• The Internet gives us a free space to explore identity. -> try different roles
  • By being connected via phone or Internet all the time we never leave home, might miss out on experiences that way.
  • “When someone holds a phone, it can be hard to know if you have that person’s attention.” People can be “paused” -> eg conversation stops when phone rings
  • Multitasking feels more efficient but isn’t.
  • Work-life balance disappears when you’re expected to be online/available all the time. People feel they need to hide on vacation, to have a good “excuse” to be offline
  • Enquiries have changed to allow quick response, complicated problems often not given space for consideration -> have noticed that in work already
  • People deny themselves “downtime” or “thinking time” – time is filled with doing stuff on mobiles etc.
  • People don’t have/need patience.
  • technology sets expectations about speed
  • “In solitude we don’t reject the world but have the space to think our own thoughts.”
  • Objects=people. People=objects?
  • Independence used to equal being grown up. Now parents are only a call/text away – always. Also hinders independence!
  • Videogames/mobiles/emails -> evoke similar behaviour to gambling addiction
  • examples: Chatroulette, confessional websites
  • “Venting feelings comes to feel like sharing them.”
  • Empathetic “transactions” become less
  • Anonymity doesn’t protect from emotional investment
  • Online it’s easy to bully
  • “confessional sites are often taken as therapy and they are not”
  • Facebook etc. are more like clubs, not communities (not broad enough)
  • Online you can never be sure who you are talking to
  • Reading online always invites you to explore places outside the text: links, networks, etc. – interruptions. “Normal” books invite personal views, thinking and associations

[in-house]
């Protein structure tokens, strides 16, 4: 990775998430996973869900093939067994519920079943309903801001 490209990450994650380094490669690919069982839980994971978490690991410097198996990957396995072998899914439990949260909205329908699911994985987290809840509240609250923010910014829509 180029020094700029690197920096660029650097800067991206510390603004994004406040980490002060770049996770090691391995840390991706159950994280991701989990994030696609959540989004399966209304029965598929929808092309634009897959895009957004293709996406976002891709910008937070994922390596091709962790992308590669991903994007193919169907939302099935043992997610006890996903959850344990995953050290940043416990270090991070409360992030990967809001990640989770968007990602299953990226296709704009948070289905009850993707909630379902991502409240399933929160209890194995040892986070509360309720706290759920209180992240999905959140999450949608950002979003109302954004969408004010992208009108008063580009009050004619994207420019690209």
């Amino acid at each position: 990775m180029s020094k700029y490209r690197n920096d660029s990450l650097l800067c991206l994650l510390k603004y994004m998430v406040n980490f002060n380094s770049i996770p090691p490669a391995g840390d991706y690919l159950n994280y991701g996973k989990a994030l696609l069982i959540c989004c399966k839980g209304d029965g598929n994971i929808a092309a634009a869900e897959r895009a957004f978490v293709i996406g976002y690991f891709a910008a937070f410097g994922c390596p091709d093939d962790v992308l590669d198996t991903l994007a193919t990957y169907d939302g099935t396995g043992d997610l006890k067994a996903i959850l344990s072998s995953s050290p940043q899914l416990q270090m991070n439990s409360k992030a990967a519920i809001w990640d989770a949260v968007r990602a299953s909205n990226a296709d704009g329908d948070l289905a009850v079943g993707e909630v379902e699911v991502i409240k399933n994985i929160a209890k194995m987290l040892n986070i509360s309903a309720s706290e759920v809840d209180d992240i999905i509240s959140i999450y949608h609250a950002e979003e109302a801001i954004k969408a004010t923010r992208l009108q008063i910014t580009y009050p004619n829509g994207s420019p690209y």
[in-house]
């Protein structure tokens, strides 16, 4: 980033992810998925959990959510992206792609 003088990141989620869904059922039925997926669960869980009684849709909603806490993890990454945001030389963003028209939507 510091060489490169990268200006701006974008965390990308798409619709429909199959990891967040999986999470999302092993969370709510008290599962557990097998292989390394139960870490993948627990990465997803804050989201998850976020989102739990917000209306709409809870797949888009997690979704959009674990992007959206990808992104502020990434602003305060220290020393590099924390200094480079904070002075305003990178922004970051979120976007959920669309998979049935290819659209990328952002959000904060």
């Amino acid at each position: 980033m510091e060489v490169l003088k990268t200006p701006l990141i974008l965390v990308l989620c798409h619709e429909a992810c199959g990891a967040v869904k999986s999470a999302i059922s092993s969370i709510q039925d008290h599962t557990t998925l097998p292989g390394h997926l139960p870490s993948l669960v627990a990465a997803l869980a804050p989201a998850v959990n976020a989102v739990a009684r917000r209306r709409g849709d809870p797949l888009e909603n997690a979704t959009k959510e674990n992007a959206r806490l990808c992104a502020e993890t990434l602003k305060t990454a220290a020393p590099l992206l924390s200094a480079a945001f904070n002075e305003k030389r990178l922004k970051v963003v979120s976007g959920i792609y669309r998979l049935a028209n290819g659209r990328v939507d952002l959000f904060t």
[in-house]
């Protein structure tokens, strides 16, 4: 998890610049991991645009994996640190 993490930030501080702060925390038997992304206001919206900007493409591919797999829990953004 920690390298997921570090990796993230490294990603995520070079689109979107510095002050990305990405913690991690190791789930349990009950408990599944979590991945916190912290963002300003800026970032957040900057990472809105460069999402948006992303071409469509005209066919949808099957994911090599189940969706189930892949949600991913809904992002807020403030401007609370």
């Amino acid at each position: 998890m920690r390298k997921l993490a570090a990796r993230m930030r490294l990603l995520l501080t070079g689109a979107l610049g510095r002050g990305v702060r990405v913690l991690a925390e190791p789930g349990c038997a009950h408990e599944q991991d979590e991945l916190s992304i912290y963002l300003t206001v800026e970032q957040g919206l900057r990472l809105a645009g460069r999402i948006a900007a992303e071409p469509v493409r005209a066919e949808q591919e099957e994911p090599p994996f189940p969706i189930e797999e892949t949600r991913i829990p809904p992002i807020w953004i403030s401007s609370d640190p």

• Trauma of 9/11 childhood: “to feel safe, you have to be connected”
  • “As teenagers turn stalking into part of their lives, they become resigned to incursions into their privacy.”
  • Teens/people not necessarily aware of what protection/privacy they are “entitled” to, what is “over the line”
  • Will digital memory that can’t be erased create a more tolerant society because everyone has indiscretions online?
  • People think Facebook will do whatever it wants anyway -> Given up? Don’t care?
  • Online is never private, can always be recorded and brought back up
  • Being able to easily stay in touch with people from all your life stages: new but can’t leave behind as easily and take on new identities
  • Less attention is paid to other individuals, stuff is often shared as blog/wall post/etc.
  • Online communication (can be) impersonal. People forget how to “read” others, e.g. expressions, faces
  • Simulation doesn’t work for human relationships
  • “loneliness is failed solitude”
  • Stillness makes people “trained by the Net” (i.e. “digital natives”) anxious -> renewed interest in meditation, yoga, slowness, religions
  • Necessary: finding a new balance, room for reflection – rather than just “slowing down”
  • Do we really want to dump memories into computers rather than keep memories in our heads?
  • Microsoft’s “Life Browser” watches your behaviour and concludes who you are based on what you do. -> Google uses a similar thing, I believe
  • People want to document their lives -> examples
  • “To live most fully, perhaps we need at least the fiction that we are not archiving. For surely, in the archived life, we begin to live for the record, for how we shall be seen.”